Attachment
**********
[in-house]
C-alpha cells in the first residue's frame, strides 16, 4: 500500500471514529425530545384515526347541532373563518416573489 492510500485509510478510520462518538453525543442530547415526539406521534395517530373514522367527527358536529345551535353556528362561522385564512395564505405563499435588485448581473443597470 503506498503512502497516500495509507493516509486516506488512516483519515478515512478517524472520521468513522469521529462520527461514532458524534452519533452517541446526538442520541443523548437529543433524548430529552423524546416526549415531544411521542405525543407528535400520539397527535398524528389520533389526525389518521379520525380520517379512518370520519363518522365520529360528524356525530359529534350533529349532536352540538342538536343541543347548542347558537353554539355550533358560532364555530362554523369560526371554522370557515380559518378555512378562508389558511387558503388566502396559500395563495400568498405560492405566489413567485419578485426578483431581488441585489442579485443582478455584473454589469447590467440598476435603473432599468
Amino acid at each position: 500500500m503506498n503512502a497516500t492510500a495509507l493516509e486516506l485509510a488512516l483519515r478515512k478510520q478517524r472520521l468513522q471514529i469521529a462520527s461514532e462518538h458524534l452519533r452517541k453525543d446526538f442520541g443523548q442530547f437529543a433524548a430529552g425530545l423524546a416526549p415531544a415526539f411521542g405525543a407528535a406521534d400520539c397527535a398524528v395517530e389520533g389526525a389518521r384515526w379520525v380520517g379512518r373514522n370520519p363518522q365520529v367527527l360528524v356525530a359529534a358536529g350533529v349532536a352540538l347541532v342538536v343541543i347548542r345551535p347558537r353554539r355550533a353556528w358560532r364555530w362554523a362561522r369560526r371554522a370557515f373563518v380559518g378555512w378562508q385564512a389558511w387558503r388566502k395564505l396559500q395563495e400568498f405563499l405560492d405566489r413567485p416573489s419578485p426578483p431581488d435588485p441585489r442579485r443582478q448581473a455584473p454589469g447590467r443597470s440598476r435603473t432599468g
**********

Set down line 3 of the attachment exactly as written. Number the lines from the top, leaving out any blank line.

Amino acid at each position: 500500500m503506498n503512502a497516500t492510500a495509507l493516509e486516506l485509510a488512516l483519515r478515512k478510520q478517524r472520521l468513522q471514529i469521529a462520527s461514532e462518538h458524534l452519533r452517541k453525543d446526538f442520541g443523548q442530547f437529543a433524548a430529552g425530545l423524546a416526549p415531544a415526539f411521542g405525543a407528535a406521534d400520539c397527535a398524528v395517530e389520533g389526525a389518521r384515526w379520525v380520517g379512518r373514522n370520519p363518522q365520529v367527527l360528524v356525530a359529534a358536529g350533529v349532536a352540538l347541532v342538536v343541543i347548542r345551535p347558537r353554539r355550533a353556528w358560532r364555530w362554523a362561522r369560526r371554522a370557515f373563518v380559518g378555512w378562508q385564512a389558511w387558503r388566502k395564505l396559500q395563495e400568498f405563499l405560492d405566489r413567485p416573489s419578485p426578483p431581488d435588485p441585489r442579485r443582478q448581473a455584473p454589469g447590467r443597470s440598476r435603473t432599468g